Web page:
Brisbane Boys' College - Key players in Community Environmental Program
Students at Brisbane Boys’ College are playing a positive role in the environmental arena, by participating in a vegetation and habitat rehabilitation program at the Oxley Golf Complex.
In partnership with the Oxley Creek Catchment Association (OCCA), SEQ Catchments and the Oxley Golf Complex, the students will assist in the rehabilitation along a 2 km stretch of Oxley Creek’s western bank.
Miriam Nyrene, Partnerships Manager, with the Oxley Creek Catchment Association says she is pleased that the younger generation are showing such an interest in the environment.
“It has been a pleasure for Oxley Creek Catchment Association staff to work alongside the students from Brisbane Boys’ College on our joint restoration project in the riparian habitat of Oxley Creek in Corinda.”
“To immerse the students in a project that will benefit the health of Oxley Creek, and in turn Brisbane River and Moreton Bay, will positively influence their attitudes to their local environment.”
“Through testing the water quality, mattocking out weeds, bagging grass flowers and observing the wildlife of Oxley Creek, these will be days the students remember for a life time,” Ms Nyrene said.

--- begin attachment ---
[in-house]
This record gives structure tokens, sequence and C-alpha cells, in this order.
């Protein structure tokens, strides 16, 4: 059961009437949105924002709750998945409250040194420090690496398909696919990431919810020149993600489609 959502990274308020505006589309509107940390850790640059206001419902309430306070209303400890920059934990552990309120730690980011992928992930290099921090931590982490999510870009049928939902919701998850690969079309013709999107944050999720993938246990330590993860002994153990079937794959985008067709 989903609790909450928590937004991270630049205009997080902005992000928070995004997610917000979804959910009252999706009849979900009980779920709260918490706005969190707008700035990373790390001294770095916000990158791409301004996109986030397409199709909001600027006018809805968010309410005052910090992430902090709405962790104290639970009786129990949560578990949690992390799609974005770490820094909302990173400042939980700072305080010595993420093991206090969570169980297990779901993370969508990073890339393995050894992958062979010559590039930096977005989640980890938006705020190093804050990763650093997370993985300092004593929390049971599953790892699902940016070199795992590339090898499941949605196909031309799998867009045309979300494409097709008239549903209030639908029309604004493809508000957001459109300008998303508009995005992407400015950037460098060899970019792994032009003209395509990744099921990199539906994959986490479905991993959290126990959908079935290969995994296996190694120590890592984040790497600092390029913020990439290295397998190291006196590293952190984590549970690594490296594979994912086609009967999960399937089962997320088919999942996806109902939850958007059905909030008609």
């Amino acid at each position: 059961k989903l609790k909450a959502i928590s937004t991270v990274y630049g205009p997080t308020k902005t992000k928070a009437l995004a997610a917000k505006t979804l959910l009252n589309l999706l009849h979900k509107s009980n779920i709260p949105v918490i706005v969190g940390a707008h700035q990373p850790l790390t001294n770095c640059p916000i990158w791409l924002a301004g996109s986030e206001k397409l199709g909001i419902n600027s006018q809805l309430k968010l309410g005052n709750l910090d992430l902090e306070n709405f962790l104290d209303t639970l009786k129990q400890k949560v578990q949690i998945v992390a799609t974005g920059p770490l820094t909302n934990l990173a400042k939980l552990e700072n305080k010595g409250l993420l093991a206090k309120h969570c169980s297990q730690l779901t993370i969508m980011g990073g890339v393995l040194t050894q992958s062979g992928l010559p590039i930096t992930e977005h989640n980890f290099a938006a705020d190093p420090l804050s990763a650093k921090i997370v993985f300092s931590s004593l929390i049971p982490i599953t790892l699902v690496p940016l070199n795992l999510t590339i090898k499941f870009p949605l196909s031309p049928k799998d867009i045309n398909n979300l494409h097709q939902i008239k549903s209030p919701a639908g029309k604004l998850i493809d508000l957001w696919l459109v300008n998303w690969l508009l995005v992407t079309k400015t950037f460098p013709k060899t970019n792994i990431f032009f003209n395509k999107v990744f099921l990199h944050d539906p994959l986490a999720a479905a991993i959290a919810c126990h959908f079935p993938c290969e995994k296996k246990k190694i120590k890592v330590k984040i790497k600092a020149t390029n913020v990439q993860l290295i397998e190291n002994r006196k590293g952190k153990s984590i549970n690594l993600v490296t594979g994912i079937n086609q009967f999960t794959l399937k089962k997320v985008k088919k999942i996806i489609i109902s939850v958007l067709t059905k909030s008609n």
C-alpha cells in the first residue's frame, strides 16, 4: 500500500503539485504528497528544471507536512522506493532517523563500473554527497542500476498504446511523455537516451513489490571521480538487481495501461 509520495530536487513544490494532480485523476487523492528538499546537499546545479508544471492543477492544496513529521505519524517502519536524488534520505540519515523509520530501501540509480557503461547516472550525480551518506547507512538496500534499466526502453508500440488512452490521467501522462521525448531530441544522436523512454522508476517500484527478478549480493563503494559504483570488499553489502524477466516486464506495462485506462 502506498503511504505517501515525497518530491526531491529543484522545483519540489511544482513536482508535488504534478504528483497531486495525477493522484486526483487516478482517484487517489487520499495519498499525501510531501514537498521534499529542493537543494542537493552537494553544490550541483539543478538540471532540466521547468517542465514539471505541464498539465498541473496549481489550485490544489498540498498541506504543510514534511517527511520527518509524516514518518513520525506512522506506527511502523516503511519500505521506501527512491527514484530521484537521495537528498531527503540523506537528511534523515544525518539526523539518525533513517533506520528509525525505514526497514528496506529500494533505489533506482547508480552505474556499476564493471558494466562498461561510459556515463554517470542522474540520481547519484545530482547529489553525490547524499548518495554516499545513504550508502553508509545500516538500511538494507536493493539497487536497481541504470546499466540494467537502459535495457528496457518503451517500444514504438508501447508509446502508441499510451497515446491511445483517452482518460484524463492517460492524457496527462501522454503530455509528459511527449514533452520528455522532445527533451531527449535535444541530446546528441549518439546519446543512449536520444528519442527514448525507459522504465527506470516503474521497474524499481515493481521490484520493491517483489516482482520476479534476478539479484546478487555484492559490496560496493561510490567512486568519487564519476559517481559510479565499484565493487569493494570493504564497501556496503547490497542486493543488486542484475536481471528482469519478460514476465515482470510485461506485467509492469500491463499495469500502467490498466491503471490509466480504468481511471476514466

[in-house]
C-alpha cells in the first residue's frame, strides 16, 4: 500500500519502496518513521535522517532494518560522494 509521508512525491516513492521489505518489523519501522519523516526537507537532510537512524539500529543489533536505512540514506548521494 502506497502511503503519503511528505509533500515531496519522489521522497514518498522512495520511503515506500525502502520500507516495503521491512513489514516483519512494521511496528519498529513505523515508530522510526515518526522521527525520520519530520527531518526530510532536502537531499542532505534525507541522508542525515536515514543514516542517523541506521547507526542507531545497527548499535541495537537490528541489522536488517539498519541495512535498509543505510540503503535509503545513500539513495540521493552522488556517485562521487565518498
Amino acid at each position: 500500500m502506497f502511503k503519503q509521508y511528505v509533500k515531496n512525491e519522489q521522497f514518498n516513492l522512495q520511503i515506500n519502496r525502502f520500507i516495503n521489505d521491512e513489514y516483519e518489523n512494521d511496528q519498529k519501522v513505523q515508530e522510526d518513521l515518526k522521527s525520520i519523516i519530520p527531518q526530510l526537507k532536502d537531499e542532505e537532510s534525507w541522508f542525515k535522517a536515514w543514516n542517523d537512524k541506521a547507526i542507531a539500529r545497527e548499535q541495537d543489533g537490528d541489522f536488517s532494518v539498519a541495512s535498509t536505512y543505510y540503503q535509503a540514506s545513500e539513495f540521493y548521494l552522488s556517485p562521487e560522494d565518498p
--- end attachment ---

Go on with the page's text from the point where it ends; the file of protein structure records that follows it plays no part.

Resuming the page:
Year 7 BBC student, Lachlan Macansh has an interest in the environment and is excited about the work he is undertaking.
“I like being outdoors and enjoy the hands on work, I find it really interesting and am glad that I am part of this.”
“It is not something I have done before and I really look forward to seeing the difference once we are finished,” Lachlan said.
BBC’s Sustainability Officer Dominic Piacun is pleased the College is involved in the project.
“This project is a fantastic way to provide strong ongoing links to sustainability within the College’s curriculum and gets our students outside of the classroom and at the same time, doing something that benefits themselves, the school and the local community.”
“Over time we will get different year groups and different subject areas involved, so just imagine the impact of students coming back in the future to see the benefits of their work.”
The students are learning practical skills including water quality monitoring and weeding of the creek area continuing throughout 2014.